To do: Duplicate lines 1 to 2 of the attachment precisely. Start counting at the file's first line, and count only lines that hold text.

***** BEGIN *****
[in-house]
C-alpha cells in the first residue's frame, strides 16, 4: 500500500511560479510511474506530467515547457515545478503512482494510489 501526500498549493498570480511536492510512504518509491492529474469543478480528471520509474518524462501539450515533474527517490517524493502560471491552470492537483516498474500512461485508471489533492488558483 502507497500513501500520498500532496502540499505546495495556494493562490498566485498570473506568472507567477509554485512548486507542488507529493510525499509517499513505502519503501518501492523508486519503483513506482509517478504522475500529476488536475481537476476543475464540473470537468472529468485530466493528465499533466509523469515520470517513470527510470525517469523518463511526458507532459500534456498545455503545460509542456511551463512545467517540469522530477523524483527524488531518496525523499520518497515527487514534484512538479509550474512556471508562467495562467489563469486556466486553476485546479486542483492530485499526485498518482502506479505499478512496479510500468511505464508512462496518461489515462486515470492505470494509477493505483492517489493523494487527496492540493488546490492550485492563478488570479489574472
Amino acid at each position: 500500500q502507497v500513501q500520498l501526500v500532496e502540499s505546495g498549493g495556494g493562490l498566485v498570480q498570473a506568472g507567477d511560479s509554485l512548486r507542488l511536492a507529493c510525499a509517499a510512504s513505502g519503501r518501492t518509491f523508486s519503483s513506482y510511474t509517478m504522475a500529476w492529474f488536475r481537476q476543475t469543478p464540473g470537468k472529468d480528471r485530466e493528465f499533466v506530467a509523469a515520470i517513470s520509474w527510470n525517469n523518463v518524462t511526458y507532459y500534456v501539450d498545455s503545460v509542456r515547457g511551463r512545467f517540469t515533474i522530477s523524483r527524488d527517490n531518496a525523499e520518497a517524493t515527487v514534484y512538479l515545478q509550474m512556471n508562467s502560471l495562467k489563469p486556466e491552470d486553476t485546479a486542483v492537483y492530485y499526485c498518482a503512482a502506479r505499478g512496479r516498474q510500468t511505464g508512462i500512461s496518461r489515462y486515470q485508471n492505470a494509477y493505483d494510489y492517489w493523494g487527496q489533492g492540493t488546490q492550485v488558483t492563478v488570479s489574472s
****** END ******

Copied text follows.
[in-house]
C-alpha cells in the first residue's frame, strides 16, 4: 500500500511560479510511474506530467515547457515545478503512482494510489 501526500498549493498570480511536492510512504518509491492529474469543478480528471520509474518524462501539450515533474527517490517524493502560471491552470492537483516498474500512461485508471489533492488558483 502507497500513501500520498500532496502540499505546495495556494493562490498566485498570473506568472507567477509554485512548486507542488507529493510525499509517499513505502519503501518501492523508486519503483513506482509517478504522475500529476488536475481537476476543475464540473470537468472529468485530466493528465499533466509523469515520470517513470527510470525517469523518463511526458507532459500534456498545455503545460509542456511551463512545467517540469522530477523524483527524488531518496525523499520518497515527487514534484512538479509550474512556471508562467495562467489563469486556466486553476485546479486542483492530485499526485498518482502506479505499478512496479510500468511505464508512462496518461489515462486515470492505470494509477493505483492517489493523494487527496492540493488546490492550485492563478488570479489574472